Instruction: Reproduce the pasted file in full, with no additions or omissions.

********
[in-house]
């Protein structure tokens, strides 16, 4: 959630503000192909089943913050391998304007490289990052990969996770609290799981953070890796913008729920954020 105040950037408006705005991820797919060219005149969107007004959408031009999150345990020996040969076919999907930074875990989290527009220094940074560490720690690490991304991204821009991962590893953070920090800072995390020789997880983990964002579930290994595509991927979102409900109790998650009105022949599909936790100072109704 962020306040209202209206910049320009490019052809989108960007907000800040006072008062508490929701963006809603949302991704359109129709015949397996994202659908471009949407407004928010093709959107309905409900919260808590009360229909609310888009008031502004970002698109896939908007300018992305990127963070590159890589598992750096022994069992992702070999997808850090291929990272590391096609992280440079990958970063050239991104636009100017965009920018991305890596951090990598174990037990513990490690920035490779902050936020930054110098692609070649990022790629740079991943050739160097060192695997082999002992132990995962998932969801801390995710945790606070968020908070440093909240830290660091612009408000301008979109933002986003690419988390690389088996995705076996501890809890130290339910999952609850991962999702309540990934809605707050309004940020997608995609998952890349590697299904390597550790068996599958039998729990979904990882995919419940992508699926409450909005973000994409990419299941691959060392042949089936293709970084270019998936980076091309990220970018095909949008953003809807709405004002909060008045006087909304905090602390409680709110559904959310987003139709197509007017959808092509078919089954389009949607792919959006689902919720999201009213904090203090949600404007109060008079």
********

[in-house]
């Protein structure tokens, strides 16, 4: 959630503000192909089943913050391998304007490289990052990969996770609290799981953070890796913008729920954020 105040950037408006705005991820797919060219005149969107007004959408031009999150345990020996040969076919999907930074875990989290527009220094940074560490720690690490991304991204821009991962590893953070920090800072995390020789997880983990964002579930290994595509991927979102409900109790998650009105022949599909936790100072109704 962020306040209202209206910049320009490019052809989108960007907000800040006072008062508490929701963006809603949302991704359109129709015949397996994202659908471009949407407004928010093709959107309905409900919260808590009360229909609310888009008031502004970002698109896939908007300018992305990127963070590159890589598992750096022994069992992702070999997808850090291929990272590391096609992280440079990958970063050239991104636009100017965009920018991305890596951090990598174990037990513990490690920035490779902050936020930054110098692609070649990022790629740079991943050739160097060192695997082999002992132990995962998932969801801390995710945790606070968020908070440093909240830290660091612009408000301008979109933002986003690419988390690389088996995705076996501890809890130290339910999952609850991962999702309540990934809605707050309004940020997608995609998952890349590697299904390597550790068996599958039998729990979904990882995919419940992508699926409450909005973000994409990419299941691959060392042949089936293709970084270019998936980076091309990220970018095909949008953003809807709405004002909060008045006087909304905090602390409680709110559904959310987003139709197509007017959808092509078919089954389009949607792919959006689902919720999201009213904090203090949600404007109060008079």